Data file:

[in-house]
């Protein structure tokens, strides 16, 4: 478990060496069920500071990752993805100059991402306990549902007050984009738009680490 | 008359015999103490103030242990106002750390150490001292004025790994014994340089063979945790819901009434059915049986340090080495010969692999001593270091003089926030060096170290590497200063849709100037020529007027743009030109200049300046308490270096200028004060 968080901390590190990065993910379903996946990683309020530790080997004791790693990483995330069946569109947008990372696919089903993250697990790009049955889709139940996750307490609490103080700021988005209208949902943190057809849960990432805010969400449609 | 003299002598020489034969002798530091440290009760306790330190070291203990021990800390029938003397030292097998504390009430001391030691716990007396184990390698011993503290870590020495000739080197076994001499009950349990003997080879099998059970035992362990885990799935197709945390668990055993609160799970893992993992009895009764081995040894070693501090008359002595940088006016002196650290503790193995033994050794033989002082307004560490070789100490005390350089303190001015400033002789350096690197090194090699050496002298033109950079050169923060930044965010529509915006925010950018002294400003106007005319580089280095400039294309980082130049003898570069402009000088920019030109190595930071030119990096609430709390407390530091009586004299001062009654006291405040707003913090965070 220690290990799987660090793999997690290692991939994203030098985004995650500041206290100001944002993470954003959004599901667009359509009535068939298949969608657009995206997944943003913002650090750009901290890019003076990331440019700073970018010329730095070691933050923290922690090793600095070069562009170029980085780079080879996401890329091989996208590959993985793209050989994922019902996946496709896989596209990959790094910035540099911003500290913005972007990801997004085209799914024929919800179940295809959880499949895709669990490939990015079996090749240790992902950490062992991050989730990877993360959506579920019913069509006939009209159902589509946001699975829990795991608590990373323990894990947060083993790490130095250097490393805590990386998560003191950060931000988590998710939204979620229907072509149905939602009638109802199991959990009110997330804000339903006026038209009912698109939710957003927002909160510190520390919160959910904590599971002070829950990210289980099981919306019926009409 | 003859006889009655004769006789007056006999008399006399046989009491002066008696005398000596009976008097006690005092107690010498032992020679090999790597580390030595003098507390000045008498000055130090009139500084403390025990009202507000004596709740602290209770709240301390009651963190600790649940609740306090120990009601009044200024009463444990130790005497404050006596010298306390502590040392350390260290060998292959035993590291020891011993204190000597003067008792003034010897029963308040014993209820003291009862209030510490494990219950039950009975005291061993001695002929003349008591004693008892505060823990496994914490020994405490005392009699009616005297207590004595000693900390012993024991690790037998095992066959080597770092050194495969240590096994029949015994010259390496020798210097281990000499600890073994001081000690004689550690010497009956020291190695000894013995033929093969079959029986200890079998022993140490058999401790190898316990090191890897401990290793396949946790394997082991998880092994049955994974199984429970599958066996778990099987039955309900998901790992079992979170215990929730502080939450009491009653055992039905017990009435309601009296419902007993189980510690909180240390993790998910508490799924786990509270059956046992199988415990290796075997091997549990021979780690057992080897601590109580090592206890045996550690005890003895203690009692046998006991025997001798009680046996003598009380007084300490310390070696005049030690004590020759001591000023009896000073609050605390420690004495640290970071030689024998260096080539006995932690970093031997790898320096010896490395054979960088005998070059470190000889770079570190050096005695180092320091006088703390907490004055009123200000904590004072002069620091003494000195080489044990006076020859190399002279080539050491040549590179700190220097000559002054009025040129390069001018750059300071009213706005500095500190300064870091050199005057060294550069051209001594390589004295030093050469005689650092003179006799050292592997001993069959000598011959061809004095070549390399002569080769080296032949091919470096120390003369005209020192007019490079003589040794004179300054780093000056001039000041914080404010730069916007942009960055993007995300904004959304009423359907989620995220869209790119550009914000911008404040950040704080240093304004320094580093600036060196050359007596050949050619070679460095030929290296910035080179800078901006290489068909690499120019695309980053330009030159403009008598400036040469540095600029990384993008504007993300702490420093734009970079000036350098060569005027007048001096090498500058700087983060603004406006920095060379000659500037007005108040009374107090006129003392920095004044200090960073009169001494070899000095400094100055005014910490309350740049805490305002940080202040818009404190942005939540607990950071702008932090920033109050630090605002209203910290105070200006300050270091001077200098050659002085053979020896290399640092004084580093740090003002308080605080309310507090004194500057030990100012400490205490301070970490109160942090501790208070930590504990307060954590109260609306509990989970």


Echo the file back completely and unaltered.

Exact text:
[in-house]
């Protein structure tokens, strides 16, 4: 478990060496069920500071990752993805100059991402306990549902007050984009738009680490 | 008359015999103490103030242990106002750390150490001292004025790994014994340089063979945790819901009434059915049986340090080495010969692999001593270091003089926030060096170290590497200063849709100037020529007027743009030109200049300046308490270096200028004060 968080901390590190990065993910379903996946990683309020530790080997004791790693990483995330069946569109947008990372696919089903993250697990790009049955889709139940996750307490609490103080700021988005209208949902943190057809849960990432805010969400449609 | 003299002598020489034969002798530091440290009760306790330190070291203990021990800390029938003397030292097998504390009430001391030691716990007396184990390698011993503290870590020495000739080197076994001499009950349990003997080879099998059970035992362990885990799935197709945390668990055993609160799970893992993992009895009764081995040894070693501090008359002595940088006016002196650290503790193995033994050794033989002082307004560490070789100490005390350089303190001015400033002789350096690197090194090699050496002298033109950079050169923060930044965010529509915006925010950018002294400003106007005319580089280095400039294309980082130049003898570069402009000088920019030109190595930071030119990096609430709390407390530091009586004299001062009654006291405040707003913090965070 220690290990799987660090793999997690290692991939994203030098985004995650500041206290100001944002993470954003959004599901667009359509009535068939298949969608657009995206997944943003913002650090750009901290890019003076990331440019700073970018010329730095070691933050923290922690090793600095070069562009170029980085780079080879996401890329091989996208590959993985793209050989994922019902996946496709896989596209990959790094910035540099911003500290913005972007990801997004085209799914024929919800179940295809959880499949895709669990490939990015079996090749240790992902950490062992991050989730990877993360959506579920019913069509006939009209159902589509946001699975829990795991608590990373323990894990947060083993790490130095250097490393805590990386998560003191950060931000988590998710939204979620229907072509149905939602009638109802199991959990009110997330804000339903006026038209009912698109939710957003927002909160510190520390919160959910904590599971002070829950990210289980099981919306019926009409 | 003859006889009655004769006789007056006999008399006399046989009491002066008696005398000596009976008097006690005092107690010498032992020679090999790597580390030595003098507390000045008498000055130090009139500084403390025990009202507000004596709740602290209770709240301390009651963190600790649940609740306090120990009601009044200024009463444990130790005497404050006596010298306390502590040392350390260290060998292959035993590291020891011993204190000597003067008792003034010897029963308040014993209820003291009862209030510490494990219950039950009975005291061993001695002929003349008591004693008892505060823990496994914490020994405490005392009699009616005297207590004595000693900390012993024991690790037998095992066959080597770092050194495969240590096994029949015994010259390496020798210097281990000499600890073994001081000690004689550690010497009956020291190695000894013995033929093969079959029986200890079998022993140490058999401790190898316990090191890897401990290793396949946790394997082991998880092994049955994974199984429970599958066996778990099987039955309900998901790992079992979170215990929730502080939450009491009653055992039905017990009435309601009296419902007993189980510690909180240390993790998910508490799924786990509270059956046992199988415990290796075997091997549990021979780690057992080897601590109580090592206890045996550690005890003895203690009692046998006991025997001798009680046996003598009380007084300490310390070696005049030690004590020759001591000023009896000073609050605390420690004495640290970071030689024998260096080539006995932690970093031997790898320096010896490395054979960088005998070059470190000889770079570190050096005695180092320091006088703390907490004055009123200000904590004072002069620091003494000195080489044990006076020859190399002279080539050491040549590179700190220097000559002054009025040129390069001018750059300071009213706005500095500190300064870091050199005057060294550069051209001594390589004295030093050469005689650092003179006799050292592997001993069959000598011959061809004095070549390399002569080769080296032949091919470096120390003369005209020192007019490079003589040794004179300054780093000056001039000041914080404010730069916007942009960055993007995300904004959304009423359907989620995220869209790119550009914000911008404040950040704080240093304004320094580093600036060196050359007596050949050619070679460095030929290296910035080179800078901006290489068909690499120019695309980053330009030159403009008598400036040469540095600029990384993008504007993300702490420093734009970079000036350098060569005027007048001096090498500058700087983060603004406006920095060379000659500037007005108040009374107090006129003392920095004044200090960073009169001494070899000095400094100055005014910490309350740049805490305002940080202040818009404190942005939540607990950071702008932090920033109050630090605002209203910290105070200006300050270091001077200098050659002085053979020896290399640092004084580093740090003002308080605080309310507090004194500057030990100012400490205490301070970490109160942090501790208070930590504990307060954590109260609306509990989970």